If you have not had a chance to attend one of the many fantastic readings sponsored this month by SOMOS Prose Month, this is your last chance to get out and see one. Every weekend in November has been packed with award-winning novelists, playwrights, memoirists and journalists, and this weekend is no different. Writers from Denver to Albuquerque will grace the dais this weekend with a diversity of work.

Curator for SOMOS Prose Month, Johanna DeBiase said of the month so far, “It has been amazing to see all these great writers together. I’ve laughed; I’ve cried; I’ve learned so much.”

The full weekend of events will begin on Thursday November 21 at 5pm with three spiritual writers of memoir—Magdalene Smith, Rose Gordon and Eileen Wiard. DeBiase said, “These three authors were scheduled to read last year, but there was a huge snowstorm and we had to cancel. I’m happy to bring them back. I think their works will be a great compliment to each other.”

Magdalene Smith has an MFA in Writing from Vermont College where she received two scholarships. Her memoir was the college’s nonfiction selection for the AWP Intro-Journal Awards. She is the recipient of a Ludwig Vogelstein Foundation grant, several Wurlitzer Foundation fellowships, University of New Mexico Taos Resident Writer’s Award, and a Martin Foundation for the Creative Arts grant.  She is the author of four books. Gordon earned a degree in Hospice and Grief Counseling from the Kubler Ross School of Death and Dying in El Rito, NM. For the past five years she’s brought her decades of experience to her work as the Spiritual Care provider and trainer of Hospice Volunteers at Mountain Home Health Hospice. She co-produced and did writing and research for the award-winning film, Bon-Mustang to Menri, volunteered with a hospice in India last winter and published “The Gatekeeper” -a short book based on the life of a Tibetan Bon Lama. Rose is currently working on a spiritual memoir. Wiard is a spiritual director, writer, singer-songwriter who first came to Taos on a Helene Wurlitzer residency in 2002. She has found a home here in Taos and has written a novel for middle schoolers, “Inside Outsiders,” and a CD of her songs, called Yesterday’s Rain.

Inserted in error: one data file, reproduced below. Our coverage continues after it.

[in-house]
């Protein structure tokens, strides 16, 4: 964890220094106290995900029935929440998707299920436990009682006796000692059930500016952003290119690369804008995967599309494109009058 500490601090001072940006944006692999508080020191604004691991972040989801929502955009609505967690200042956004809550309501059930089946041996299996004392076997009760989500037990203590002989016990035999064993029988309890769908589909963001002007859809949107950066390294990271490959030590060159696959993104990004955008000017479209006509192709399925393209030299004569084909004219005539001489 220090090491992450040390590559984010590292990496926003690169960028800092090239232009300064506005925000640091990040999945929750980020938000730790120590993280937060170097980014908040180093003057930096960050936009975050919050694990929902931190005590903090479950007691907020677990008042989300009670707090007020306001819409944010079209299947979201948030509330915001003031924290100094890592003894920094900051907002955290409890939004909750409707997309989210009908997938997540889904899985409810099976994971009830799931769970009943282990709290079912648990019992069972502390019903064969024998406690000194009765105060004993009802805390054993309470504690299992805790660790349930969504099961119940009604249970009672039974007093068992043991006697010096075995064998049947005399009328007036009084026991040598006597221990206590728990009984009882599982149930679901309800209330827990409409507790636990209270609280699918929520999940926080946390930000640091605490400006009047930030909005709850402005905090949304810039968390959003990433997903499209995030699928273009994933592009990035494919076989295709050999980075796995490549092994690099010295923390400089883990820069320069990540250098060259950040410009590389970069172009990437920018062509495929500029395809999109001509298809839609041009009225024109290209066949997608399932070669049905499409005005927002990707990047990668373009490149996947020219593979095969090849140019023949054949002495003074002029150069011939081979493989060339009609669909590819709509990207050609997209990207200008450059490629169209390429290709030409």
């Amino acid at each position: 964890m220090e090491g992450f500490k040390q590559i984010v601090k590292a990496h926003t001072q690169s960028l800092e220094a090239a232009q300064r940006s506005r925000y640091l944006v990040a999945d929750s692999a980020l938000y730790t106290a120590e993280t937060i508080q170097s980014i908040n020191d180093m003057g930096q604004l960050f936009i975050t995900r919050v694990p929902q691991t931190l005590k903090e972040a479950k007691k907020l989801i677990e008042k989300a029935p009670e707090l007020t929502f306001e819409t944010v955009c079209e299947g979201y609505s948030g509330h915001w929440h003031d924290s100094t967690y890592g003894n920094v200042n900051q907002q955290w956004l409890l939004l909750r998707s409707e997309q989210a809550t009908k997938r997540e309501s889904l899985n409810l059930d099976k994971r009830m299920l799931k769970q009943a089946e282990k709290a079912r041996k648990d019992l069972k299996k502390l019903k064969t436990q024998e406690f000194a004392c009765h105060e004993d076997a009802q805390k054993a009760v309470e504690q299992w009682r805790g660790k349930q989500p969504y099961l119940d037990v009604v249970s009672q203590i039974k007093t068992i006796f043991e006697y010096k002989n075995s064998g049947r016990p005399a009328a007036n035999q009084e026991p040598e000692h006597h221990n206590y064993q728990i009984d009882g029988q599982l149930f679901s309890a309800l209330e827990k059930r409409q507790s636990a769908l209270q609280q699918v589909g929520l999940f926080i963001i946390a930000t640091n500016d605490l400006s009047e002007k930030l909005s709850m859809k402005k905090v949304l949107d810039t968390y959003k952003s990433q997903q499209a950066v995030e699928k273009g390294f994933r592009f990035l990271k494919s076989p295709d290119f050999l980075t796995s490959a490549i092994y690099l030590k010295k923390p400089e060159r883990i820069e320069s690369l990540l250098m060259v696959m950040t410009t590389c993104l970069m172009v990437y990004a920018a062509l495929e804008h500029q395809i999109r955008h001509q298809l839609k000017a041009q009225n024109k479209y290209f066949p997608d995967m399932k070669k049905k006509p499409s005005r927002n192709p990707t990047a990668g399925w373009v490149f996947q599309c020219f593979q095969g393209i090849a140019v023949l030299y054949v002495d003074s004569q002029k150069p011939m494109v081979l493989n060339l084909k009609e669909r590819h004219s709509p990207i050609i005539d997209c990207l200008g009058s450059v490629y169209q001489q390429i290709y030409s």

On Friday November 22 at 7pm, Taos’s own Allegra Huston will be reading with longtime friend from Santa Fe, Henry Shukman. Brought up in England, Shukman has written several award-winning books of poetry and fiction, and his essays have been published in the New York Times, Outside, Tricycle magazine and the Guardian. He is an associate master of Sanbo Zen and is the guiding teacher at Mountain Cloud Zen Center, as well as co-director of the Rio Grande Mindfulness Institute. His latest book, “One Blade of Grass: Finding the Old Road of the Heart,” was released last month. Huston is the author of two books: “Love Child: A Memoir of Family Lost and Found” (2009) and a novel, “Say My Name” (2017). She has also written for newspapers and magazines including Newsweek, Vogue, People, the Santa Fean, and Condé Nast Traveler. She is also a screenwriter and producer of the award-winning short film Good Luck, Mr. Gorski (2011), which won the Grand Remi at the Houston Worldfest.

On Saturday, November 23 from 10am-4pm, including a lunch break, SOMOS Director, Jan Smith, will be presenting her workshop, “Jump Start Your Memoir.” Jan Smith has an MFA in Creative Writing from Goddard College and is a 2012 recipient of an award from Southwest Writers for her short story, “Breasts,” and a 2014 first place award winner for an excerpt from her memoir, “Blink Like Crazy.” This class will teach the fundamentals of crafting a compelling narrative that has sensory details, setting, dialog, deeply developed characters, conflict, action and transformation. Open to all levels of writers. The class cost $75 for SOMOS members /$89 non-members.